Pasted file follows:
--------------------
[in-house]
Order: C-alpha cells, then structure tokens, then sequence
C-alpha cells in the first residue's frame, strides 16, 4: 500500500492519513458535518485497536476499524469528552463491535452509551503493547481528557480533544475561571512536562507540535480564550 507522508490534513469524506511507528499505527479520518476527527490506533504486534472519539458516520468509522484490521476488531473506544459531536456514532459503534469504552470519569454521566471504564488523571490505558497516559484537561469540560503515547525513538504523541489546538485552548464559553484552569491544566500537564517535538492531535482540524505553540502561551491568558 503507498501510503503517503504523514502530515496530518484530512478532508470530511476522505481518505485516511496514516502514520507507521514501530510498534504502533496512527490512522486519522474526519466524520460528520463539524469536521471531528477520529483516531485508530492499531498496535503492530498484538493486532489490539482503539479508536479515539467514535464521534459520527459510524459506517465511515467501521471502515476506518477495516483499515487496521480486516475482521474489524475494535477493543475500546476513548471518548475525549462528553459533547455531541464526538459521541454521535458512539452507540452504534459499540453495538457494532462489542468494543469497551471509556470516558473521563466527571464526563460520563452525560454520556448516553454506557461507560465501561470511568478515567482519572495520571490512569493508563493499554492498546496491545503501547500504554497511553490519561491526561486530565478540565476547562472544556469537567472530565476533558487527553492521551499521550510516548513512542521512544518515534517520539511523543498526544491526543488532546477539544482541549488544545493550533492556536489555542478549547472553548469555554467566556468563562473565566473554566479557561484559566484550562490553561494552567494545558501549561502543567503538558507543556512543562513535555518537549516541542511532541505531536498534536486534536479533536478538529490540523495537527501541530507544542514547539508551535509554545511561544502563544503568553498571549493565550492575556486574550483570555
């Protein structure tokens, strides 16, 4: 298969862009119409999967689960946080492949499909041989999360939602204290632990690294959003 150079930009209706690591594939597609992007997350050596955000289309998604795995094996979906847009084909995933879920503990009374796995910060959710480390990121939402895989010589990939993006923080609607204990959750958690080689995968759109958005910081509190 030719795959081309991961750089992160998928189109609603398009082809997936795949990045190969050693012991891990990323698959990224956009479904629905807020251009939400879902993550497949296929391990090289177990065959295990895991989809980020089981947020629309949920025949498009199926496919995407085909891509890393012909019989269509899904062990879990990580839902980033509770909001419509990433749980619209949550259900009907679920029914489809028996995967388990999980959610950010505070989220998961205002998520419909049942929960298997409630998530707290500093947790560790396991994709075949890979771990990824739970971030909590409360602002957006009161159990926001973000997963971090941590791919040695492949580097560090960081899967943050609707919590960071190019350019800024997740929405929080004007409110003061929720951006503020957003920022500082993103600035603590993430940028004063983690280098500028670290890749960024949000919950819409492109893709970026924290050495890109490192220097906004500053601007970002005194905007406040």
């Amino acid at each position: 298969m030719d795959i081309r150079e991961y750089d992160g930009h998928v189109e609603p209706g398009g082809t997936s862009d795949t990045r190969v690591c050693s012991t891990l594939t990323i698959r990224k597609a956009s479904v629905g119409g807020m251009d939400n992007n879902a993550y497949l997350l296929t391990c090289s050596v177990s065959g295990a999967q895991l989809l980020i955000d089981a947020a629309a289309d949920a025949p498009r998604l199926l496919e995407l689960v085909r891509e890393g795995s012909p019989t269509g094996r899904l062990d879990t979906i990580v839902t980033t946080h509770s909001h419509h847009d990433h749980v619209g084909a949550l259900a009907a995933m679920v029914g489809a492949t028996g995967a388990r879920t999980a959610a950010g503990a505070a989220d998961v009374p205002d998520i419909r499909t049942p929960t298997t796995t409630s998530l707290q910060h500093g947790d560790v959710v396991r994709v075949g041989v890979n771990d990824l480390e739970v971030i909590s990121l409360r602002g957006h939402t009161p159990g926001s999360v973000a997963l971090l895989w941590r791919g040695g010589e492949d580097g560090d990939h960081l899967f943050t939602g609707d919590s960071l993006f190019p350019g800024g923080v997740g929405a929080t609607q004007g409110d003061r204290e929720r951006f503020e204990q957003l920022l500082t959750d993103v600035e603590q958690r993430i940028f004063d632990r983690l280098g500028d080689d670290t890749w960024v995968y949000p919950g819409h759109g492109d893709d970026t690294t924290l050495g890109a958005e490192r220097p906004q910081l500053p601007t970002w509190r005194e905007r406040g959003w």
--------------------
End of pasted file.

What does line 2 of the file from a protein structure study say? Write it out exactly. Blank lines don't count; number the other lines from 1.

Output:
Order: C-alpha cells, then structure tokens, then sequence